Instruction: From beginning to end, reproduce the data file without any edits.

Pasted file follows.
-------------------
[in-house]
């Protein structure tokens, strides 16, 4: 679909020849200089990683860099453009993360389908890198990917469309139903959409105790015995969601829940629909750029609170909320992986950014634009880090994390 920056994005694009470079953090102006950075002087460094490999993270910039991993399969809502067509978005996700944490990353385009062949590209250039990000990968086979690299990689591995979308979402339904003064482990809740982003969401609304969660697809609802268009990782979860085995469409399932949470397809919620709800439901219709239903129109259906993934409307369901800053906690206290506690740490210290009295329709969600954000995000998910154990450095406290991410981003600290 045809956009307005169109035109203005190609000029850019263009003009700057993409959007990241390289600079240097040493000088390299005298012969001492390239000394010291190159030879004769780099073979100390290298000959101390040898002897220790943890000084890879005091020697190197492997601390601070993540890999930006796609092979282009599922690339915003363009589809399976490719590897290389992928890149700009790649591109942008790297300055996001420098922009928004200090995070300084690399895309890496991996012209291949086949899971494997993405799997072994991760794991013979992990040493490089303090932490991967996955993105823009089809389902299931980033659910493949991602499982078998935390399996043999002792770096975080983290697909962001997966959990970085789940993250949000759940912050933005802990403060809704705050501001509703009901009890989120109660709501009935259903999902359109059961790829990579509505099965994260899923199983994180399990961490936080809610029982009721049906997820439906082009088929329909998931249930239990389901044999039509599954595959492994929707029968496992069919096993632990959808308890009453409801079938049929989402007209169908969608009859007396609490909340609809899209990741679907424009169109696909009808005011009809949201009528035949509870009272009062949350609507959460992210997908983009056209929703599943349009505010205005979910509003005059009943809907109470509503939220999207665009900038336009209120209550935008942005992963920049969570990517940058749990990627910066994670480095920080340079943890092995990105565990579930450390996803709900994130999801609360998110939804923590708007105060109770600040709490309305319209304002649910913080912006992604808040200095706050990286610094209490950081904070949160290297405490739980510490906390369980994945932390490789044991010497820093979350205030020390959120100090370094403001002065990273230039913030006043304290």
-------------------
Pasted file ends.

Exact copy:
[in-house]
């Protein structure tokens, strides 16, 4: 679909020849200089990683860099453009993360389908890198990917469309139903959409105790015995969601829940629909750029609170909320992986950014634009880090994390 920056994005694009470079953090102006950075002087460094490999993270910039991993399969809502067509978005996700944490990353385009062949590209250039990000990968086979690299990689591995979308979402339904003064482990809740982003969401609304969660697809609802268009990782979860085995469409399932949470397809919620709800439901219709239903129109259906993934409307369901800053906690206290506690740490210290009295329709969600954000995000998910154990450095406290991410981003600290 045809956009307005169109035109203005190609000029850019263009003009700057993409959007990241390289600079240097040493000088390299005298012969001492390239000394010291190159030879004769780099073979100390290298000959101390040898002897220790943890000084890879005091020697190197492997601390601070993540890999930006796609092979282009599922690339915003363009589809399976490719590897290389992928890149700009790649591109942008790297300055996001420098922009928004200090995070300084690399895309890496991996012209291949086949899971494997993405799997072994991760794991013979992990040493490089303090932490991967996955993105823009089809389902299931980033659910493949991602499982078998935390399996043999002792770096975080983290697909962001997966959990970085789940993250949000759940912050933005802990403060809704705050501001509703009901009890989120109660709501009935259903999902359109059961790829990579509505099965994260899923199983994180399990961490936080809610029982009721049906997820439906082009088929329909998931249930239990389901044999039509599954595959492994929707029968496992069919096993632990959808308890009453409801079938049929989402007209169908969608009859007396609490909340609809899209990741679907424009169109696909009808005011009809949201009528035949509870009272009062949350609507959460992210997908983009056209929703599943349009505010205005979910509003005059009943809907109470509503939220999207665009900038336009209120209550935008942005992963920049969570990517940058749990990627910066994670480095920080340079943890092995990105565990579930450390996803709900994130999801609360998110939804923590708007105060109770600040709490309305319209304002649910913080912006992604808040200095706050990286610094209490950081904070949160290297405490739980510490906390369980994945932390490789044991010497820093979350205030020390959120100090370094403001002065990273230039913030006043304290």